News: Quick Takes

School choice advocates file brief to dismiss Cooper lawsuit

Law legal justice concept image -
Law legal justice concept image -

Enough is enough, say school voucher advocates who want a three-judge Superior Court panel to dismiss Gov. Roy Cooper’s lawsuit against North Carolina’s Opportunity Scholarship program.

Opportunity Scholarships are state-funded vouchers that allow middle and low-income families to opt-out of public education and send their children to private schools.

On Wednesday, Jan. 31, Parents for Educational Freedom in North Carolina — an education nonprofit — filed an amicus brief in a lawsuit between Cooper and the General Assembly. Cooper wants to overturn a 2016 law that, among other things, guarantees an annual $10 million increase in scholarship money until the 2028-29 school year. N.C. House and Senate leaders Tim Moore and Phil Berger, respectively, are named as plaintiffs in the lawsuit.

The action is one of several lawsuits filed by Cooper during his first 13 months in office.

Cooper cut all money for Opportunity Scholarships from his 2017 budget proposal. The program robs public schools of money, and tax dollars shouldn’t go to private schools, Cooper said. The General Assembly restored the funding.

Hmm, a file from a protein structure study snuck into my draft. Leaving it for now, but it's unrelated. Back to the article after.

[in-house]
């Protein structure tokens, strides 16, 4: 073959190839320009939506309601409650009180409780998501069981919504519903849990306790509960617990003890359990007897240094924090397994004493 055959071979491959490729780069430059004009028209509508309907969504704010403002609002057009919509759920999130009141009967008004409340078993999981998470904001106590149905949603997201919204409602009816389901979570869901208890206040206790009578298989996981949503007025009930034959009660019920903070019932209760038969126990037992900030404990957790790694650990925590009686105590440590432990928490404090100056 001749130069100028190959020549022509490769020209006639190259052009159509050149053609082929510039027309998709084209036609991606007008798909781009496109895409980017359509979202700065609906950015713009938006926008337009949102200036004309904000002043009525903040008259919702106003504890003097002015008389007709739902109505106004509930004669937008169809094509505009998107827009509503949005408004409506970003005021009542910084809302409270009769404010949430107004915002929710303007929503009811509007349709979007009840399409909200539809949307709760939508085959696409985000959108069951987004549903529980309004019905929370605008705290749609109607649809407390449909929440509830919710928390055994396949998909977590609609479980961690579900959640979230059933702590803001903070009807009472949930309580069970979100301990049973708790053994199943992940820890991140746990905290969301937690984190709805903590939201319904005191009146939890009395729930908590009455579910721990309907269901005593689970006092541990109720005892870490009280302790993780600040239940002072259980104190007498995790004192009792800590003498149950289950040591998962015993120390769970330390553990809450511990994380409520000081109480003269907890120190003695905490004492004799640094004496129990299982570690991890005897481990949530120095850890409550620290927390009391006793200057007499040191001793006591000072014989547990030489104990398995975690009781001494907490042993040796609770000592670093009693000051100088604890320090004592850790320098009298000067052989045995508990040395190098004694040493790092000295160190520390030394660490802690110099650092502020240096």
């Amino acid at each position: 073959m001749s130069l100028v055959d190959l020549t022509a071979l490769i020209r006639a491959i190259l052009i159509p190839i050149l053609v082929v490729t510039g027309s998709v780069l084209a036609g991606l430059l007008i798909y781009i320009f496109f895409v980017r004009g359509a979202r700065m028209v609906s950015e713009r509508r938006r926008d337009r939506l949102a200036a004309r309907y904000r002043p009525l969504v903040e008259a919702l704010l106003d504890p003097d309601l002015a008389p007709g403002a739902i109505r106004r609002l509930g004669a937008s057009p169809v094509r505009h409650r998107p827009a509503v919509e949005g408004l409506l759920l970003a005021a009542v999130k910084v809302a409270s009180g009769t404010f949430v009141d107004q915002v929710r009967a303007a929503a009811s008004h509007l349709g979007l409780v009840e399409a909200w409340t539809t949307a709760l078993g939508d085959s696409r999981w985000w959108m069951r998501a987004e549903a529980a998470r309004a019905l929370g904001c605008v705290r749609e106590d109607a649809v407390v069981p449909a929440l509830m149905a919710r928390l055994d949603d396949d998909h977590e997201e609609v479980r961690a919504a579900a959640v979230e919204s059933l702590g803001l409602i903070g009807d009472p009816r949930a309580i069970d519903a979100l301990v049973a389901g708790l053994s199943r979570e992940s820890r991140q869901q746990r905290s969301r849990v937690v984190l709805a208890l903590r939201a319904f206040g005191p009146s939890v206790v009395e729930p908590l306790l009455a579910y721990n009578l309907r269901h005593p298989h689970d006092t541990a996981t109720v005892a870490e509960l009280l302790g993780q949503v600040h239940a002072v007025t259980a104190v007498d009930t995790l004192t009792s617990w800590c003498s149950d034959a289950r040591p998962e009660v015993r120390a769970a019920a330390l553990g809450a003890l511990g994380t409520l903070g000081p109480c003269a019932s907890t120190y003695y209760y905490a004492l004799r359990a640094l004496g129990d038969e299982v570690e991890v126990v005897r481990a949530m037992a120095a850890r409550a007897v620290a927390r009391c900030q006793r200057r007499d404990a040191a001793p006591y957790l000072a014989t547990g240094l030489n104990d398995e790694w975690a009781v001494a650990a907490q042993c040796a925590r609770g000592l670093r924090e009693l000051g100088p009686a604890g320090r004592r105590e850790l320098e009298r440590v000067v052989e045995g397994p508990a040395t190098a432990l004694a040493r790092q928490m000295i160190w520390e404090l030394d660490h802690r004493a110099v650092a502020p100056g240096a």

Scholarships max out at an annual $4,200 per student. More than 6,775 children are enrolled in the program.

If Cooper wins the case, those students will lose, said PEFNC President Darrell Allison.

“I’m afraid the governor is choosing politics over parents. … He campaigned aggressively against the program and has continued his relentless assault since assuming office.”

Guaranteed funding increases are constitutional, Allison said, pointing to similar models used for college financial aid.

This isn’t the first time Opportunity Scholarships have gone to court. Democrats unsuccessfully challenged the program’s constitutionality after state lawmakers green-lighted the scholarships in 2013. The state Supreme Court in 2015 ruled the program constitutional.

The crusade against school choice is counter-productive and ultimately hurts low-income families, Allison said.

“Rather than filing another lawsuit, the governor should put the needs of underprivileged children and parents above politics and personal preference. Though such preferences and policy may be appropriate for political discussion, they are not appropriate to guide the judicial action in this case.”

“We hope that the court dismisses the governor’s lawsuit.”